@JohanLiebert But that guy looks like a kid.
A kid who doesn't know some of the rules.

@Knight no he doesn't look like a kid from his photo though!

@JohanLiebert HAHHA he seemed a thin kid to me

3:47 PM
@Knight It's hard to imagine what the other person looks like on the other side just by talking. I used to imagine you as thin guy. (Aren't you?)

@JohanLiebert Yeah I'm LOL
Doesn't he look like a kid?
Someone 12 or 13 years old?

@Knight please delete his photo. He has not given his consent for this.

@JohanLiebert I want him to come ask me "Why you have posted my image without my permission?" I want him to come here and argue with me

@PM2Ring Usually when I search using the SE search engine, I'd get both questions and answers occupying the results and so I'd use answers:1 to eliminate duplicate entries. Now it seems, if I use that query none of the results turn out. I think, similarly, I could have missed a lot of posts. So could you tell what exactly "answers:1" in the query does? I know it gives >=1 answers but it seems to eliminate some.

@Knight don't make him angry and neither it is right.
@Knight yeah! Though his height makes a difference!

3:57 PM
@GuruVishnu Sorry, I don't use the internal search very much. I suggest looking at the search help page: meta.stackexchange.com/help/searching

@JohanLiebert ROFL

@PM2Ring No problem. Thank you for the link :)

You're welcome.

@Knight are you ready to go to college?

@JohanLiebert I have applied the application forms
@JohnRennie Thank you for telling me about Tom Waits,
@JohnRennie I'm listening this , it is acting both as comedic and a tragic (his voice seems comic but in actuality the song is tragic)

4:04 PM
@Knight hi :-)

@JohnRennie Hi
I will practice to talk to everyone in the voice of Tom Waits (there is a very high probability that people will stop talking to me after that)

:-)
I like some Tom Waits. I have his album Swordfish Trombone. But I'm not his biggest fan

Have you ever tried to speak like him?

No, why would I do that? :-)

trying to speak like Tom Waits seems like a good way to get laryngitis

4:10 PM
@JohnRennie Sir have you ever read Leo Tolstoy?

Tom Waits is paid to speak like Tom Waits. I am not! :-)

also, Tom Waits doesn't need to try to sound like Tom Waits

@Knight I haven't read War and Peace, if that's what you're asking.

@JohnRennie Yeah, that's very true. I will also get paid for singing like Tom Waits (they will pay me for stopping it)

@Knight :-)

4:11 PM
@JohnRennie Not necessarily War and Peace but any of his work?

the two bits of Tolstoy I've read are "The Grand Inquisitor" (from The Brothers Karamazov) and "The Death of Ivan Illych"
both of which I consider quite good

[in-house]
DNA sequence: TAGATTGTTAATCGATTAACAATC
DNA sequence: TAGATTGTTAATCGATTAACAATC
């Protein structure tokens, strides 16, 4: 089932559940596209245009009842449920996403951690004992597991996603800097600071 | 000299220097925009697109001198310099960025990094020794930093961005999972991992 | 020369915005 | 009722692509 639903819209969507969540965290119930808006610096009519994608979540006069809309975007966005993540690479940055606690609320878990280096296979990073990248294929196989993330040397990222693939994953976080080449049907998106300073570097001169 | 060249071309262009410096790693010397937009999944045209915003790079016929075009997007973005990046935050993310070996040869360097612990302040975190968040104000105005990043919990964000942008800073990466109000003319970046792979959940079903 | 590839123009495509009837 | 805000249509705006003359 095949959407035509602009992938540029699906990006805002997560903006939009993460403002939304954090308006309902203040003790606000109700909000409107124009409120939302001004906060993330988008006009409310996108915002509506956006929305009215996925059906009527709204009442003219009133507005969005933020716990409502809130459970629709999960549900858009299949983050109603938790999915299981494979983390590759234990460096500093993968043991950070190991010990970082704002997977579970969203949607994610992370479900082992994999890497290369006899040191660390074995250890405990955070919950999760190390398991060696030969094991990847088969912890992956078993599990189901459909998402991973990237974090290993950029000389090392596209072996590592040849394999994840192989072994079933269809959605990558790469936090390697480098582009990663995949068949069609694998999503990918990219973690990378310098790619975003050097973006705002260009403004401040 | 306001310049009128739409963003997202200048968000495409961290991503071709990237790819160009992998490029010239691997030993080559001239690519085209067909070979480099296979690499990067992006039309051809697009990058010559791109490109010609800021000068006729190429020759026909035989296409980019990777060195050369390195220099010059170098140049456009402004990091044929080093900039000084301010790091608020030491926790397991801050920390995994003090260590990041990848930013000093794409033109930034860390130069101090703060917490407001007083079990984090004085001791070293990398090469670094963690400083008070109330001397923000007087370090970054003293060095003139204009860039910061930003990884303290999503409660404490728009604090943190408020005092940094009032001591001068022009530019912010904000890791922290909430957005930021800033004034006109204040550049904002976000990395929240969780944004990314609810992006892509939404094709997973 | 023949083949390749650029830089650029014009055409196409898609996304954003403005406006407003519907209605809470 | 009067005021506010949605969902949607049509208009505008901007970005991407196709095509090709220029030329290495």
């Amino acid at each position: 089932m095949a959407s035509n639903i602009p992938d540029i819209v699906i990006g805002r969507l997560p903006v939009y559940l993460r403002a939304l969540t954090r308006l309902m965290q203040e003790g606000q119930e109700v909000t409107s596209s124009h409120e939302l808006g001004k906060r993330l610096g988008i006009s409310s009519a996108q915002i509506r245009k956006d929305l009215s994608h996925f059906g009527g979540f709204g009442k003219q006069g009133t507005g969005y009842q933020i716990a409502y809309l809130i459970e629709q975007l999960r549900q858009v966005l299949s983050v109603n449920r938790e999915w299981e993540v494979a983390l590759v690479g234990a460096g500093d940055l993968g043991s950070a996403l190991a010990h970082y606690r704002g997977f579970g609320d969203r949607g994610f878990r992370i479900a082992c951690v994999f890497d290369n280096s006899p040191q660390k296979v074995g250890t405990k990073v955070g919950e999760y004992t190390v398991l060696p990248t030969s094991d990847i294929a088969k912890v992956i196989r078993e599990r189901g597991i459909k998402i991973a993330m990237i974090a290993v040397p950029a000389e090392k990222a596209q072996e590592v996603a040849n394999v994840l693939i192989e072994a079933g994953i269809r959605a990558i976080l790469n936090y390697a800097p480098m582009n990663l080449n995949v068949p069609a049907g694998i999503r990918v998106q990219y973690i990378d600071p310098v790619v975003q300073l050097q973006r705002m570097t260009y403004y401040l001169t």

I can't remember. Possibly at school though if I did I have since forgotten it.

they're each pretty short, so yeah

@Semiclassical @JohnRennie I read Anna Karenina (my version had 1700 pages and I read about 1400) but the problem is I'm not able to tell why I liked it, but when now I move to some other novel I don't get that feeling which I got from Anna Karenina
Tolstoy's writings are just prolific, but what makes it prolific. The content of Anna Karenina is infidelity (google search says so) but it is everything except infidelity.
In one of the chapter Tolstoy writes "Levin was reading the work of Mr. Tyndall on scattering of light but was disappointed due philosophical mistakes"
Why everyone has become quiet?

@Knight I'm eating lunch.

4:21 PM
@JohnRennie What is it today?

Chicken

WOW!

I would have said Tolstoy was prolix rather than prolific.

yeah! But his first line of Anna Karenina say "All happy families are alike but all unhappy families are unhappy in their own ways"
It contains really really a deep message

@Knight I'm not sure I really see the "depth" there... That just sounds like a baseless assertion to me. What's special about happy families that makes them all alike, while unhappy families are different?

4:32 PM
wikipedia has a whole entry on this, heh:
The Anna Karenina principle states that a deficiency in any one of a number of factors dooms an endeavor to failure. Consequently, a successful endeavor (subject to this principle) is one where every possible deficiency has been avoided. The name of the principle derives from Leo Tolstoy's book Anna Karenina, which begins: All happy families are alike; each unhappy family is unhappy in its own way. In other words: happy families share a common set of attributes which lead to happiness, while any of a variety of attributes can cause an unhappy family. This concept has been generalized to apply...
whether or not it is correct, is another matter entirely. (it supposes that all marriages aim to achieve the same goal, and are to be judged on that criterion.)